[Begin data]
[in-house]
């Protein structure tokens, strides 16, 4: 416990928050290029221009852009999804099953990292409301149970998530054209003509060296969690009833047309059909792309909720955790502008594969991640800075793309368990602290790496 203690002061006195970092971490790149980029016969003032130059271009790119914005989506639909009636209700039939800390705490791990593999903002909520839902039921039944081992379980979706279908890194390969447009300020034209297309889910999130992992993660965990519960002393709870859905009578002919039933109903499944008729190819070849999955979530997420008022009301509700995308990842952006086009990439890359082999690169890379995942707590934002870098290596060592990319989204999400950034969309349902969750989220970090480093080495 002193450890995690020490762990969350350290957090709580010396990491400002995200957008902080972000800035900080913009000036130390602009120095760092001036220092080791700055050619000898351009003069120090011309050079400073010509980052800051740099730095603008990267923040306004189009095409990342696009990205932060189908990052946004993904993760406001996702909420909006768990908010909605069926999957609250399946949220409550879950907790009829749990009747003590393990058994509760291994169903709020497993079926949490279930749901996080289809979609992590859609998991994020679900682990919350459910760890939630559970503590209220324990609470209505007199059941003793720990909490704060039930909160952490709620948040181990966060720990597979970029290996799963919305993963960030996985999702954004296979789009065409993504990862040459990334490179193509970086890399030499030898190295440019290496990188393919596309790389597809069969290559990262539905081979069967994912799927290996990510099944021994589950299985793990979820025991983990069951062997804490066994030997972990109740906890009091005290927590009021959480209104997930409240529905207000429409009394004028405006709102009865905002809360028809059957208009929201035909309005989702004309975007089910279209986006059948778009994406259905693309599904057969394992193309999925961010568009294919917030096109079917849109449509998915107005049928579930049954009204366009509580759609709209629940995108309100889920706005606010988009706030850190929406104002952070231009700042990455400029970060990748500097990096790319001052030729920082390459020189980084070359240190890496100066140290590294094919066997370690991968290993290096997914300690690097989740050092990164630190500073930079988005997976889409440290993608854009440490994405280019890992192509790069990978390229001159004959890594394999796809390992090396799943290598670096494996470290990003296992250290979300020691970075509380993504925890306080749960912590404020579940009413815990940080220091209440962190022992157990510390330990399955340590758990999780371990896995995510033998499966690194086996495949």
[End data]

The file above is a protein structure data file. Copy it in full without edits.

[in-house]
């Protein structure tokens, strides 16, 4: 416990928050290029221009852009999804099953990292409301149970998530054209003509060296969690009833047309059909792309909720955790502008594969991640800075793309368990602290790496 203690002061006195970092971490790149980029016969003032130059271009790119914005989506639909009636209700039939800390705490791990593999903002909520839902039921039944081992379980979706279908890194390969447009300020034209297309889910999130992992993660965990519960002393709870859905009578002919039933109903499944008729190819070849999955979530997420008022009301509700995308990842952006086009990439890359082999690169890379995942707590934002870098290596060592990319989204999400950034969309349902969750989220970090480093080495 002193450890995690020490762990969350350290957090709580010396990491400002995200957008902080972000800035900080913009000036130390602009120095760092001036220092080791700055050619000898351009003069120090011309050079400073010509980052800051740099730095603008990267923040306004189009095409990342696009990205932060189908990052946004993904993760406001996702909420909006768990908010909605069926999957609250399946949220409550879950907790009829749990009747003590393990058994509760291994169903709020497993079926949490279930749901996080289809979609992590859609998991994020679900682990919350459910760890939630559970503590209220324990609470209505007199059941003793720990909490704060039930909160952490709620948040181990966060720990597979970029290996799963919305993963960030996985999702954004296979789009065409993504990862040459990334490179193509970086890399030499030898190295440019290496990188393919596309790389597809069969290559990262539905081979069967994912799927290996990510099944021994589950299985793990979820025991983990069951062997804490066994030997972990109740906890009091005290927590009021959480209104997930409240529905207000429409009394004028405006709102009865905002809360028809059957208009929201035909309005989702004309975007089910279209986006059948778009994406259905693309599904057969394992193309999925961010568009294919917030096109079917849109449509998915107005049928579930049954009204366009509580759609709209629940995108309100889920706005606010988009706030850190929406104002952070231009700042990455400029970060990748500097990096790319001052030729920082390459020189980084070359240190890496100066140290590294094919066997370690991968290993290096997914300690690097989740050092990164630190500073930079988005997976889409440290993608854009440490994405280019890992192509790069990978390229001159004959890594394999796809390992090396799943290598670096494996470290990003296992250290979300020691970075509380993504925890306080749960912590404020579940009413815990940080220091209440962190022992157990510390330990399955340590758990999780371990896995995510033998499966690194086996495949």